Genealogy Tips: Researching Marriages in South Carolina
For genealogists, birth, marriage and death records are somewhat akin to the Holy Grail – these are the bits of paper that prove the theoretical family connections and back up the oral history. Sometimes more importantly, these are the records that that confirm eligibility for membership in such lineage groups as the Daughters of the American Revolution. But if your research takes you to South Carolina, you will find that the answer to the question "Where are the marriage records?" may be "There are no marriage records."
Prior to 1911, South Carolina had very little in the way of laws regarding marriage. Marriage was considered to be a matter of concern only to the family and possibly the church, and not a matter for the government. There was no mandated minimum age, licenses were not issued, and marriages did not have to be registered with any government entity. This changed beginning on July 1, 1911, when the state began requiring the recording of marriages. These records were kept only on a county level, with marriages being recorded in the county where the license was issued. It wasn't until July 1, 1950, that marriage records became centralized. They are now the responsibility of the Bureau of Vital Statistics, a division of the State Board of Health.
It seems pretty straight forward, at least for relatively modern marriages. No such luck. To add to the confusion, South Carolina has always recognized common law marriages. For a couple looking to get married, no license is needed; it can be as simple as moving in together and referring to yourselves as Mister and Missus Smith. This is a holdover from the earliest colonial days. Contrary to what many people believe, most of our ancestors seldom went to church. Churches and ministers were few and far between outside of the larger towns and cities, and settlers could go months without seeing a member of the clergy. As a practical matter, people didn't wait for official sanction – they went on with life and took care of the formalities later.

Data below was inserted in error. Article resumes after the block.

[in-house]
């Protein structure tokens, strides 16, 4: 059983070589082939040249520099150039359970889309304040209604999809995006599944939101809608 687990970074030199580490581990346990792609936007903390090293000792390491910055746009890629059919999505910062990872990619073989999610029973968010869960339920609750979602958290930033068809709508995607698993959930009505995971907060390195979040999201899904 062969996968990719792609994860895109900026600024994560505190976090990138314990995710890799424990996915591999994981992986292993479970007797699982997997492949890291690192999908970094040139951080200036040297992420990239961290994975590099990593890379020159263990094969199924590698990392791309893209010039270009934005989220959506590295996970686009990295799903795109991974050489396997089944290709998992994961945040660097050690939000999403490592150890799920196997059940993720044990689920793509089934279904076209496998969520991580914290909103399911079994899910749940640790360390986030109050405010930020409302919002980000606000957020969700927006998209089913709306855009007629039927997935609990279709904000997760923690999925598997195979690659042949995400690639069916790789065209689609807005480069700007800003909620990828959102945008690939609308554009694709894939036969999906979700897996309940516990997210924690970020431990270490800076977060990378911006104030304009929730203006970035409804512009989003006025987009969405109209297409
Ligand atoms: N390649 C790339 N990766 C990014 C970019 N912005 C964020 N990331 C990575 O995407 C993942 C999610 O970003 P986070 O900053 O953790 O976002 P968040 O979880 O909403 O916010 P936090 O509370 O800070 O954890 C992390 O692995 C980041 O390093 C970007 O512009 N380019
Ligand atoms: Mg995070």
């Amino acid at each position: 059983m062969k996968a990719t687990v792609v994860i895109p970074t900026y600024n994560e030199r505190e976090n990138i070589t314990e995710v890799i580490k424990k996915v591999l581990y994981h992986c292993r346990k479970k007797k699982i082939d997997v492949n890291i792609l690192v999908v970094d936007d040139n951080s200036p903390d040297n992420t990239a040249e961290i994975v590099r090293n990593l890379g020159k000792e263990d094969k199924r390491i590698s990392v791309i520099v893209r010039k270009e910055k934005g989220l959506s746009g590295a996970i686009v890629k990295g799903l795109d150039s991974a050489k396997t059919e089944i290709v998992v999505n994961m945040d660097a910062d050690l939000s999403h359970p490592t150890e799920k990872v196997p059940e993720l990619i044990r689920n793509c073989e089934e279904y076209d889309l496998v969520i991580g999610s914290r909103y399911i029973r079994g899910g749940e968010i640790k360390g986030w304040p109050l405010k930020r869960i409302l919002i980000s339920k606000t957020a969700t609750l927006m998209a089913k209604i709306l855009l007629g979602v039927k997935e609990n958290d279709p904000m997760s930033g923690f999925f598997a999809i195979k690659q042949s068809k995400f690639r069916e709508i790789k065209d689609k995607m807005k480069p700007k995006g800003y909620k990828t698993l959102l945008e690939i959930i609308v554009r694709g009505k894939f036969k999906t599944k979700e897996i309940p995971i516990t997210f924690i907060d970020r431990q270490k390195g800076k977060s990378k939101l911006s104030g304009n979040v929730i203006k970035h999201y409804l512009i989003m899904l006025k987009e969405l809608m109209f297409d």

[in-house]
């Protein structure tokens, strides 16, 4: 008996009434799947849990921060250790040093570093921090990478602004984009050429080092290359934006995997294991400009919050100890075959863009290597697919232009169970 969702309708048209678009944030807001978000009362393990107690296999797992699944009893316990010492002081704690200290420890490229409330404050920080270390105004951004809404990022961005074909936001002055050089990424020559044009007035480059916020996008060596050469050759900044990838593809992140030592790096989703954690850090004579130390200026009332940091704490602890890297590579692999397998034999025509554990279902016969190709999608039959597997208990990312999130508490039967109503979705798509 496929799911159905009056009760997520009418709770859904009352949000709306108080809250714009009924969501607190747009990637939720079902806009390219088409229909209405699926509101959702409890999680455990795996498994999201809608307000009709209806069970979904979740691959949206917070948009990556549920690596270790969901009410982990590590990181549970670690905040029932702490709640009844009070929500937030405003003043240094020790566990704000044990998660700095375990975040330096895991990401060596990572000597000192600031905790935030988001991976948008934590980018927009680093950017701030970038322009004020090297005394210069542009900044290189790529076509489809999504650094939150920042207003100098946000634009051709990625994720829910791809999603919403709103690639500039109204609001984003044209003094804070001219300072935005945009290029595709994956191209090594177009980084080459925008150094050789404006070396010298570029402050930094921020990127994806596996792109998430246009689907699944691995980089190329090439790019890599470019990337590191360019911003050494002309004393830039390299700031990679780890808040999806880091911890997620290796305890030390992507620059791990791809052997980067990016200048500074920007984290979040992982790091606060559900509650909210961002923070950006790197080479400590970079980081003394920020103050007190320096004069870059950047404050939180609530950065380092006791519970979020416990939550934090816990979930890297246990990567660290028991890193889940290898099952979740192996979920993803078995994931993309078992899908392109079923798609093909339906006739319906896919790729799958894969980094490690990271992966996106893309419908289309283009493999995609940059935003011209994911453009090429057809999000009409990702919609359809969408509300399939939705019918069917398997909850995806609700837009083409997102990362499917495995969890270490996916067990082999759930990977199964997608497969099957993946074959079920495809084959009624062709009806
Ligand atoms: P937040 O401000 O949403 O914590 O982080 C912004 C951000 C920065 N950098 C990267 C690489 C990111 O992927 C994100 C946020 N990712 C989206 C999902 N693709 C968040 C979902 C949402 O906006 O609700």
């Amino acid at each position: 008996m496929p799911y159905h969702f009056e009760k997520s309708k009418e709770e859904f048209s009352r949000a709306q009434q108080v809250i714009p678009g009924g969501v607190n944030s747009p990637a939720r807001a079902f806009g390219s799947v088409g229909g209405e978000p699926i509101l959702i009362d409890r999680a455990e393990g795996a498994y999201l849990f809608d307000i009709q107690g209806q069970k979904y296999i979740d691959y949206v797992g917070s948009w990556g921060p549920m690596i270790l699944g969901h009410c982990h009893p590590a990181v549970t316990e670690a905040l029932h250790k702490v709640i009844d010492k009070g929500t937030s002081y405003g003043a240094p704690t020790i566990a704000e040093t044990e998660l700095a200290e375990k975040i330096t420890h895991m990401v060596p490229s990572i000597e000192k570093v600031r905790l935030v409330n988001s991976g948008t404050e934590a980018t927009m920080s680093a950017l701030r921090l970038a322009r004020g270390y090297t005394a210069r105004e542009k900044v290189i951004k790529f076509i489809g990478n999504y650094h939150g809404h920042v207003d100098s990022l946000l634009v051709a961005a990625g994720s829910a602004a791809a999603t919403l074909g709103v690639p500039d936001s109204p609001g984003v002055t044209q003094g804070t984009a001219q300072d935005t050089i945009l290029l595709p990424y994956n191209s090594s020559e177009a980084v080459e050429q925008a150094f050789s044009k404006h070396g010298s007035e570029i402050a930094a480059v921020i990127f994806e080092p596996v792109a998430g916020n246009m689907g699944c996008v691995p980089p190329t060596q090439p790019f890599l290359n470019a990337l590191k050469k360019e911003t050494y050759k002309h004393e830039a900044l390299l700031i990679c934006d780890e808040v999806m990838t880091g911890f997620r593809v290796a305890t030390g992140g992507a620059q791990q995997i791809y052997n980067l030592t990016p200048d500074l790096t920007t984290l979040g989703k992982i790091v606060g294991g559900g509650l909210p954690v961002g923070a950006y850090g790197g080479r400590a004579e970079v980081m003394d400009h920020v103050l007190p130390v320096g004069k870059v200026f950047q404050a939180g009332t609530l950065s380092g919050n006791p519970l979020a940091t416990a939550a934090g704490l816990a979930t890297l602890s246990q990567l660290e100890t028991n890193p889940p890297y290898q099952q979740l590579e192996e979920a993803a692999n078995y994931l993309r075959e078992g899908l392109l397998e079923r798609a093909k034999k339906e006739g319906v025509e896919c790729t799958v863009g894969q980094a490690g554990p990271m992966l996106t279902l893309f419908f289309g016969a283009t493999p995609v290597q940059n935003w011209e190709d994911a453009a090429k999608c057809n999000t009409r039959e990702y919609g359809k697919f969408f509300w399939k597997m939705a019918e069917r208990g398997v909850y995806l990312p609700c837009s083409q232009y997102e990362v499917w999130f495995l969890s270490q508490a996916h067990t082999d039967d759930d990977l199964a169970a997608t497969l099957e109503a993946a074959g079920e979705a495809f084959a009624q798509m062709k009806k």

There are other possibilities as well. Although it was far from a universal practice, some newspapers did publish marriage notices. The Church of England and its successor, the Episcopal Church, kept records in Charleston until the 1850s. Other denomination were not as meticulous on an organized basis, but often individual churches or pastors kept their own records. The single largest collection of marriage and death notices is found at the South Caroliniana Library on the campus of the University of South Carolina in Columbia.